YouTube / Stephen Fry

When calm thinking and rational analysis are in short supply, Stephen Fry is normally a safe place to turn.

After Fry posted two myth-busting Brexit videos last year, he’s back to set the record straight on the common misconceptions surrounding "nationalism" and "globalism".

At the start of the video, he poses a question:

Are nationalists just racists and fascists? Are globalists all elitist corporate sell-outs?

He then explains that voting numbers for "nationalist parties" are at their highest level since World War 2.

Fry explains that, according to polls, 70 per cent of those who identify as English (rather than British) voted to leave the EU in 2016. Worryingly, of those who define as English rather than British, 28 per cent showed overt racism, believing that some races are born cleverer or more hard working than others.

Fry says that, for decades, the top one per cent of earners in the US and UK have grown richer, leaving the bottom 50 per cent behind.

He then poses another question:

Is Trump truly a nationalist?

Fry ponders whether Trump can truly claim to be working in America's interests first when he sided with Russia over his own intelligence agencies such as the FBI.

On top of this, a recent study found that 47 per cent of US jobs are at risk of automation over the next two decades. Trump has shown little signs of addressing this, despite the fact that it is currently the number one cause of job losses in America. Trump is also sceptical of climate change, which is expected to push 100m people into poverty in the next 2 decades. So who is he really looking out for?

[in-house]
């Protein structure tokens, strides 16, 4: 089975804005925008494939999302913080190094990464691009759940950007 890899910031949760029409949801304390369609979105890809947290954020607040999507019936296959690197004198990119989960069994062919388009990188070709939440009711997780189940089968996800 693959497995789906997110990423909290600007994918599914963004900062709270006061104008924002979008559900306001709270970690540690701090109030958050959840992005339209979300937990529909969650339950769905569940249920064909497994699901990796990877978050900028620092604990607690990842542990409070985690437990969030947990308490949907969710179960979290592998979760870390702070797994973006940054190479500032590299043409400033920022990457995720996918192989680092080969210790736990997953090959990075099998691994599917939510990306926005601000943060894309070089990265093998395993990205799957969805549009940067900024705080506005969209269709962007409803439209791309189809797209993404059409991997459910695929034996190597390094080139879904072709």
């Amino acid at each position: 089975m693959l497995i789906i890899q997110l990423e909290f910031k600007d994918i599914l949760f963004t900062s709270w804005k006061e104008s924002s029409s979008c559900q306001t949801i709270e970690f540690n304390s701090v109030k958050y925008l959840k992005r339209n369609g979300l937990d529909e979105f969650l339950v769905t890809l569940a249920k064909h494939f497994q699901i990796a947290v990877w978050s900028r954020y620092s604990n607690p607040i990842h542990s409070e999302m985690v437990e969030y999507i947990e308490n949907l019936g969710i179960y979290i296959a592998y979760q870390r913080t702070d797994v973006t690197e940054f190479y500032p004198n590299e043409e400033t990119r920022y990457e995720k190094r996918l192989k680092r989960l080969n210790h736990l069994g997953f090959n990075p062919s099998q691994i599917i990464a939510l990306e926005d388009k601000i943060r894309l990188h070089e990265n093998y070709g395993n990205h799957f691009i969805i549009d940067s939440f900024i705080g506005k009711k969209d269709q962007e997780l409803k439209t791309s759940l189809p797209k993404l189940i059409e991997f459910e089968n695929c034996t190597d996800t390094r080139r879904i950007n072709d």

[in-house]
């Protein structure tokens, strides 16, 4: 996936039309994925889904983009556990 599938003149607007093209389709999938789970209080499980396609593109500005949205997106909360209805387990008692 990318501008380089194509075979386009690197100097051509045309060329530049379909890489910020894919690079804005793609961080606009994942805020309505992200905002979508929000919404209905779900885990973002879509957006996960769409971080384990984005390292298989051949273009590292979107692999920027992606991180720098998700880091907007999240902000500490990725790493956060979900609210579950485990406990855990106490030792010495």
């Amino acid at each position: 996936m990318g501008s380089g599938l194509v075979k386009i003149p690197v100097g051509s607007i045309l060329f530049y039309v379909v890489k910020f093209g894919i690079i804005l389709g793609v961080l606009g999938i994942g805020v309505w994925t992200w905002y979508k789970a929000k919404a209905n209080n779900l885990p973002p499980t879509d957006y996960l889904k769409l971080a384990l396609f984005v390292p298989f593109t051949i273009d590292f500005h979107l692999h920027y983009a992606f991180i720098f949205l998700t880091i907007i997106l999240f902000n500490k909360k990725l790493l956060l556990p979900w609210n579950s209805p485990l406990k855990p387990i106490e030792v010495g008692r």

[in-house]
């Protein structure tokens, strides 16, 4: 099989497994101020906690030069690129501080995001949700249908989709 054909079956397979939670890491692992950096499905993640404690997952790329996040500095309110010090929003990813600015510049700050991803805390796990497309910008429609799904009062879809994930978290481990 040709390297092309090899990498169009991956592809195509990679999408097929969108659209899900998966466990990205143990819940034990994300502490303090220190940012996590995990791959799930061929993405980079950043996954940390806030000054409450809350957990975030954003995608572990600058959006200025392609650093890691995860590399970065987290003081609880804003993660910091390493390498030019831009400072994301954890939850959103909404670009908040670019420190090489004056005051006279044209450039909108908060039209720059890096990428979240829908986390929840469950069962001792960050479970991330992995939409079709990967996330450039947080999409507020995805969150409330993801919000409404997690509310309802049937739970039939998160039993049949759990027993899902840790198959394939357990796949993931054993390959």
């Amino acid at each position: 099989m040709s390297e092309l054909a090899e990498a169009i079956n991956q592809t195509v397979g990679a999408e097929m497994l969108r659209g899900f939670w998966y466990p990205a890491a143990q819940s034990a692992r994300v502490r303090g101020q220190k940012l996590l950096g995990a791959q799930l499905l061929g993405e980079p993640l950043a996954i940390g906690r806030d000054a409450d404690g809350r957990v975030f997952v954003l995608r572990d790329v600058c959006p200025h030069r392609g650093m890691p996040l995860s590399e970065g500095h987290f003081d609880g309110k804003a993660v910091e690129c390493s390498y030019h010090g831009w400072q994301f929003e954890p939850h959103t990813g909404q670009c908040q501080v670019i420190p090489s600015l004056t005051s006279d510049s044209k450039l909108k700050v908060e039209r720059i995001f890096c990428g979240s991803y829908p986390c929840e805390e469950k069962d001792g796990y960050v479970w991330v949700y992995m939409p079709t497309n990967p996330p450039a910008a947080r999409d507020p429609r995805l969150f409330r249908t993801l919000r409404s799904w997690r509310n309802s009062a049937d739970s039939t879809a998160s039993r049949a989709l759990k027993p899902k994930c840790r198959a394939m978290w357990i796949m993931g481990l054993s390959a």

Next, Fry takes on Trump's anti-immigrant rhetoric, explaining that half of America’s billion-dollar startups, such as car maker Tesla and Uber, were founded by immigrants. As immigrants struggle for a better life, Fry says that they make life better for everyone.

Referencing the UK's diminishing status on the world stage, Fry says that overcoming these challenges requires a truly global approach, saying:

If Brexit passes without a public vote, it will be Britain’s bungled hour.

Watch the full video here:

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